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The newly launched introductory paid tour to IWM London is likely to be a very useful addition to the talks available at the Museum. The history of the building’s use as ‘Bedlam’, the mental patient hospital, is not currently presented in any exhibit in the Museum, so will be of particular interest to many visitors.

It is essential that IWM London retains its roster of engaging free daily talks, alongside this new paid tour initiative. The value of the talks in bringing to life objects and exhibitions and placing them in historical context is great.

There has been a deskilling of IWM staff since the 2014 privatisation of Visitor Services and Security staff in favour of security personnel on short-term precarious contracts. Expert staff guidance and context is less available as a result, making the availability of free talks of particular importance to visitors.

Moreover, as more and more Museum transactions occur online, from buying tickets to ascertaining information, the real human interaction with an expert guide is increasingly an invaluable offering and a major draw for visitors.

New daily talks are regularly developed by the IWM team to address important aspects of the collection and exhibitions. Talks occur at regular intervals during the day. It is advisable to contact the Museum in advance to find out if a particular talk is occurring on a given day.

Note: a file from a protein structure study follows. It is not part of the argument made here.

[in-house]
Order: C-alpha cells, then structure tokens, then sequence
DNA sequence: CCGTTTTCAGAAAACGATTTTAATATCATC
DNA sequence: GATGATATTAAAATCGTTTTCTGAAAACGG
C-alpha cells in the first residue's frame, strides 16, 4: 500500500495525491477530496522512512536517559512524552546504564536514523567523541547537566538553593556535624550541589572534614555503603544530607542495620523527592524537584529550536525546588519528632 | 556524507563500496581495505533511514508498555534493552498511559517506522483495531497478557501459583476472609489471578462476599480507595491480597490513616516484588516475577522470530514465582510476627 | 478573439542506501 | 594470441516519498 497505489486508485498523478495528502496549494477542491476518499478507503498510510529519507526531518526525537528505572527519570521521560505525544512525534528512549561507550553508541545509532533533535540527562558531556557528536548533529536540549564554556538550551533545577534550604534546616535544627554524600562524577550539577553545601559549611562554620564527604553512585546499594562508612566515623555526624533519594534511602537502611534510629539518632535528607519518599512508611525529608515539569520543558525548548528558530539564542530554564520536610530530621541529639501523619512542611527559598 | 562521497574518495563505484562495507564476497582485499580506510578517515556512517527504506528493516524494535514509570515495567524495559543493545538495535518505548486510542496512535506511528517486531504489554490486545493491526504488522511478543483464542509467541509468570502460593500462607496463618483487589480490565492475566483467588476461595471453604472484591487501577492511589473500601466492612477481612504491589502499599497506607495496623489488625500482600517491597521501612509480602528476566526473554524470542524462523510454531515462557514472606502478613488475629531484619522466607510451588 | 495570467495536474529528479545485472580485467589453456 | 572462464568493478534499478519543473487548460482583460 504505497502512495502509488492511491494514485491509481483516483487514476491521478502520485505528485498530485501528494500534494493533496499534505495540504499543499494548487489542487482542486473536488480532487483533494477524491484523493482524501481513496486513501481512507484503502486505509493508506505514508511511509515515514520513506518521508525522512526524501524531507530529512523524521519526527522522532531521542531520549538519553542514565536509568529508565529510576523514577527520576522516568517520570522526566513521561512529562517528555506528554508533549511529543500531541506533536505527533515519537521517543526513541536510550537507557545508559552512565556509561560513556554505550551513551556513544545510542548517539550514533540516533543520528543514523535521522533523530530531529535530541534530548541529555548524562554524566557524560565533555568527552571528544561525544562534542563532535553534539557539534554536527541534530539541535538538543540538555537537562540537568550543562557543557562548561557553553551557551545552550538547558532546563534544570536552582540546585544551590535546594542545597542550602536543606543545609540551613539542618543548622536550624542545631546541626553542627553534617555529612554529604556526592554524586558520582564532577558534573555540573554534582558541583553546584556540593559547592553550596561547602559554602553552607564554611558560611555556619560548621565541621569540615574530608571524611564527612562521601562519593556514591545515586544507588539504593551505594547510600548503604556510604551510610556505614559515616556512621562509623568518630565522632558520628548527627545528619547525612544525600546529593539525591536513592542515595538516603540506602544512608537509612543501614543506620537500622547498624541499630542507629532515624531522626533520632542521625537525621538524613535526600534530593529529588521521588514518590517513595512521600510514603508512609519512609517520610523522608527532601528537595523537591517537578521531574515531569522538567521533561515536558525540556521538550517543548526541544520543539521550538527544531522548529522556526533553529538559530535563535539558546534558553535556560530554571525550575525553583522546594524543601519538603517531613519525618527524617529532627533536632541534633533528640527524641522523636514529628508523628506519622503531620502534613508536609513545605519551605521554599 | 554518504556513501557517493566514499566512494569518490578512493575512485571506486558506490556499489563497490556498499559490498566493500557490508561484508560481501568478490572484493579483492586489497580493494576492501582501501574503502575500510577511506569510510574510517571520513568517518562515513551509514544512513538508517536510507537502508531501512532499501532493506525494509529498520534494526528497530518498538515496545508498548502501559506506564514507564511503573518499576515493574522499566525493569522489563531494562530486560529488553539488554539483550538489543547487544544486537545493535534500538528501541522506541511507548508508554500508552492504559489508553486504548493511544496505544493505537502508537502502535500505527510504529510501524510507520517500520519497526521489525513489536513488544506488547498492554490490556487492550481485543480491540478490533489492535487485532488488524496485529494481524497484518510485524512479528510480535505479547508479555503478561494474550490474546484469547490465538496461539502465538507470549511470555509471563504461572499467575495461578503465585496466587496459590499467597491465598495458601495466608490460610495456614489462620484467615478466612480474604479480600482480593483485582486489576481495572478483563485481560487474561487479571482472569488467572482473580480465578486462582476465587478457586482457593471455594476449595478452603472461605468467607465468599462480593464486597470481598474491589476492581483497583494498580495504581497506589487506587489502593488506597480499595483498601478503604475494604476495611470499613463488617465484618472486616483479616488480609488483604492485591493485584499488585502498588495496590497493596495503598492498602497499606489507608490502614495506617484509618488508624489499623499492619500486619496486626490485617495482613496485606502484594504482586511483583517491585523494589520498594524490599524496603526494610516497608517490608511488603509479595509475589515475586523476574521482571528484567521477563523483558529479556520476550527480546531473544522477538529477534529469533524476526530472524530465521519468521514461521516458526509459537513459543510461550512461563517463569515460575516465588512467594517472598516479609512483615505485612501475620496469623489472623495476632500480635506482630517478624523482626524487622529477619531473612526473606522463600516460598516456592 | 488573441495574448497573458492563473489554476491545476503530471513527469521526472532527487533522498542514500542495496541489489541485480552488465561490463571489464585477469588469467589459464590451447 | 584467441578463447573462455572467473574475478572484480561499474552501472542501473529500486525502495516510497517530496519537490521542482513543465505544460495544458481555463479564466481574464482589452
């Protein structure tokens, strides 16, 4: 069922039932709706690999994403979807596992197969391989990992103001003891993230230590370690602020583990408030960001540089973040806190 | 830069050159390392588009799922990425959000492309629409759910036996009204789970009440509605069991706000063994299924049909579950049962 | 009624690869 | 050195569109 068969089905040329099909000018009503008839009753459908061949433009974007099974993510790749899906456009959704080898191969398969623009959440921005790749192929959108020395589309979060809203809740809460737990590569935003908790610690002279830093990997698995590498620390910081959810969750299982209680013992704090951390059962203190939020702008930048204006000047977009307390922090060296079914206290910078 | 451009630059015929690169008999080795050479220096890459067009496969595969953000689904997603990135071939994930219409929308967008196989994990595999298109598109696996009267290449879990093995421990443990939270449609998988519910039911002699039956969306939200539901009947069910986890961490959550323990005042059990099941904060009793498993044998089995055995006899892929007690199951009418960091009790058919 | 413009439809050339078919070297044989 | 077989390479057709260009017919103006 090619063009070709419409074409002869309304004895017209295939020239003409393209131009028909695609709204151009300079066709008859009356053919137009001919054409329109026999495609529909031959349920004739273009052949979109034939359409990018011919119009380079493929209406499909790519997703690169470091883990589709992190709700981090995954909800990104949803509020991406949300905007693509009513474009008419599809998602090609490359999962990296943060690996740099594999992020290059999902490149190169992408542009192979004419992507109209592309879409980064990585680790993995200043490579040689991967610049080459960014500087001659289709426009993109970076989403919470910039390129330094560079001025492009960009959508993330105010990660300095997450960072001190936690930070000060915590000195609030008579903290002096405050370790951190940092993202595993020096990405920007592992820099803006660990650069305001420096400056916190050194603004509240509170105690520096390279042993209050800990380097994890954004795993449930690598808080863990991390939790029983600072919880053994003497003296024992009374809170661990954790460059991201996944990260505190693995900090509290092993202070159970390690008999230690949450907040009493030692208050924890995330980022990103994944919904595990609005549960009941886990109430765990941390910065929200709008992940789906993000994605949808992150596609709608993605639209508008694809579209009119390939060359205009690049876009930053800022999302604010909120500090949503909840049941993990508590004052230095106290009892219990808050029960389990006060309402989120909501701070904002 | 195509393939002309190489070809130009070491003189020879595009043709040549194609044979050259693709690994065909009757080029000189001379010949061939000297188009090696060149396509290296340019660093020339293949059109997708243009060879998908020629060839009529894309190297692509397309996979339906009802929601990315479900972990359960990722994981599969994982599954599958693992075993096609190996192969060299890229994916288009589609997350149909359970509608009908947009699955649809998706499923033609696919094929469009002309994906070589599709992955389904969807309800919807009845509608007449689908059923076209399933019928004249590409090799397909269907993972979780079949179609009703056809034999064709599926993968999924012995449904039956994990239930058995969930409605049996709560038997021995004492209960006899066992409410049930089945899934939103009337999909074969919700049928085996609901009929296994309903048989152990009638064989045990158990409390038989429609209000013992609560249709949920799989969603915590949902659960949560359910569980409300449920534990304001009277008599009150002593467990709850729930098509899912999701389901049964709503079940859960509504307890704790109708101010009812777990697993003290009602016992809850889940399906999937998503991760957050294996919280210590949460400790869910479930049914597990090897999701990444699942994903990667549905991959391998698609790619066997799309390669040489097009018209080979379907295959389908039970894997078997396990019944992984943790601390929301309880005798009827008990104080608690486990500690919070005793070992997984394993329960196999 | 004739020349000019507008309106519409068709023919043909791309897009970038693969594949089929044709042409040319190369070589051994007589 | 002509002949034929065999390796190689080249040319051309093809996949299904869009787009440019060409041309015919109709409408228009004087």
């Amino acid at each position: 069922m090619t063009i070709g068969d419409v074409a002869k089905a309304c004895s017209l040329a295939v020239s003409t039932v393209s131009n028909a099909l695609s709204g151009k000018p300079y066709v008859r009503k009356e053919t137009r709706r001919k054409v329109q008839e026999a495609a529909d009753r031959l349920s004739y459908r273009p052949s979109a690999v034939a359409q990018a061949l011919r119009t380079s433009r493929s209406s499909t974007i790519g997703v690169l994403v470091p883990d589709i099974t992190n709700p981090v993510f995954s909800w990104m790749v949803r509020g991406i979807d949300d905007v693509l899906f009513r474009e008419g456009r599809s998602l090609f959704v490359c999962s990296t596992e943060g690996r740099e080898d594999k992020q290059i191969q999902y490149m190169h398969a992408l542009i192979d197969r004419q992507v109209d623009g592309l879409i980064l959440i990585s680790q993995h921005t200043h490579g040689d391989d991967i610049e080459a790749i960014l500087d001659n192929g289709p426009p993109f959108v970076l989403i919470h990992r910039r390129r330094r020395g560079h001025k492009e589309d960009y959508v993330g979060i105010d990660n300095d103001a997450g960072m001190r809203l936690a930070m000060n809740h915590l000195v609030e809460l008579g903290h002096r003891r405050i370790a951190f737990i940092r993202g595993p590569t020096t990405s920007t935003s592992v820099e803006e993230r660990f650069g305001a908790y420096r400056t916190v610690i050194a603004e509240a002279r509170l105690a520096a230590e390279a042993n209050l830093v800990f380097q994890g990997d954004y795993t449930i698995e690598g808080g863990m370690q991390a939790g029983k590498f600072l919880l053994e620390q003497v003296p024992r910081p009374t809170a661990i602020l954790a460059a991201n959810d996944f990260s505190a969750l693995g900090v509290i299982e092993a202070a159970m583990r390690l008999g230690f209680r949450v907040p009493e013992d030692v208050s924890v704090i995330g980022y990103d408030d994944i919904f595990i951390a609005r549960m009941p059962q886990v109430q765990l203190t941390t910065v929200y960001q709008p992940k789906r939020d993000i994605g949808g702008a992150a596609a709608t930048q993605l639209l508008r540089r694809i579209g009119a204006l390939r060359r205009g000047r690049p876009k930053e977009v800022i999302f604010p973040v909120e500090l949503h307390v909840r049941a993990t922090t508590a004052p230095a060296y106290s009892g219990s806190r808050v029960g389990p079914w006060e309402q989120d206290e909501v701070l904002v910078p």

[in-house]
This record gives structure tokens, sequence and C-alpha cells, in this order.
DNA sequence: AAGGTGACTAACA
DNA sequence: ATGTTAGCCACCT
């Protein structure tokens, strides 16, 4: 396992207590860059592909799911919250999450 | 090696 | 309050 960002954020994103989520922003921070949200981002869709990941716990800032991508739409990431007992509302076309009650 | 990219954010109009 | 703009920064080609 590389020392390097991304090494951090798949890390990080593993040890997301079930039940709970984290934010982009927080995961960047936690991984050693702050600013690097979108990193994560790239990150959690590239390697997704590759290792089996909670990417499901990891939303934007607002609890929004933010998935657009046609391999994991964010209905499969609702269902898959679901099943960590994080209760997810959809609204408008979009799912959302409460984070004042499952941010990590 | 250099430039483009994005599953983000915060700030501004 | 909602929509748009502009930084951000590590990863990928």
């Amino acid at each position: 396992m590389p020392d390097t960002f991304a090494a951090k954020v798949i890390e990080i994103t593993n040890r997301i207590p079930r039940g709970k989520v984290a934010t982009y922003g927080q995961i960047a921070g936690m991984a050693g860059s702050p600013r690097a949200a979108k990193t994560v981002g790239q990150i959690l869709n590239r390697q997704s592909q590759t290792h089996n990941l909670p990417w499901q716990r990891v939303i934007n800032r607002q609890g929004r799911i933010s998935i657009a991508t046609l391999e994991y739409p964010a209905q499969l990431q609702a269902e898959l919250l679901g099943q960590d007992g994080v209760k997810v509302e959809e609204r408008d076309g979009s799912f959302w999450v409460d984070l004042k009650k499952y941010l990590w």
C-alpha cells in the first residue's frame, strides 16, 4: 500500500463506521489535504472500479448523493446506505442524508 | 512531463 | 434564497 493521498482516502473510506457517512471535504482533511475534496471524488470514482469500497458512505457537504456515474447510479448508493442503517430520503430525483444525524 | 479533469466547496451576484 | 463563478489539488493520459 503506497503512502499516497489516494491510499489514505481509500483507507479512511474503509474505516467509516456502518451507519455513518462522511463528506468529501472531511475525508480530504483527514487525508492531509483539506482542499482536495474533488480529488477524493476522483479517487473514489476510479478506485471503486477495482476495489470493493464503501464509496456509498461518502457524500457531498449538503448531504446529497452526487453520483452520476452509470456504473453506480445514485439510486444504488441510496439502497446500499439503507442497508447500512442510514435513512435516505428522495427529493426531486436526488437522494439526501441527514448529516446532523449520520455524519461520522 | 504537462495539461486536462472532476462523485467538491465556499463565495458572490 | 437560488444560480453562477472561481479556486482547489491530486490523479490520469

Museum Contractor Goes Bust

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Shield Guarding, the private security firm that was given a £10-11 million contract by the Imperial War Museums  to provide Visitor Services and Security, has gone bust two years into the contract. The business and assets of the defunct company have been acquired by Noonan, a facilities management company owned by private equity firm, Alchemy.

The privatisation, in December 2013, was controversial for turning over Museum front-of-house employees to a security firm with no visitor services experience. IWM made the decision for “effectiveness, efficiencies and and also opportunities for staff development.” Aside from quality of service,  concerns were raised that Shield Group profited by placing their staff on zero-hour contracts.

The contract with Shield, owned by Indian firm Topsgrup, was beset by payroll and administrative errors and failure to pay staff pensions on time resulted in the Public and Commercial Services Union (PCSU) reporting the company to the Pensions Regulator.

In June 2016, security staff from Shield Group working at the University of Portsmouth threatened a walk out if delays over their pay continued.

A winding up order was published, in February 2016, only to be retracted a few days later. On 8th April, administrators were officially appointed.

The PCSU, which represents some of the staff whose contracts were privatised, has urged that the Museum consider bringing the service back in-house. Moreover, question marks have been raised, again, about the contracting out process.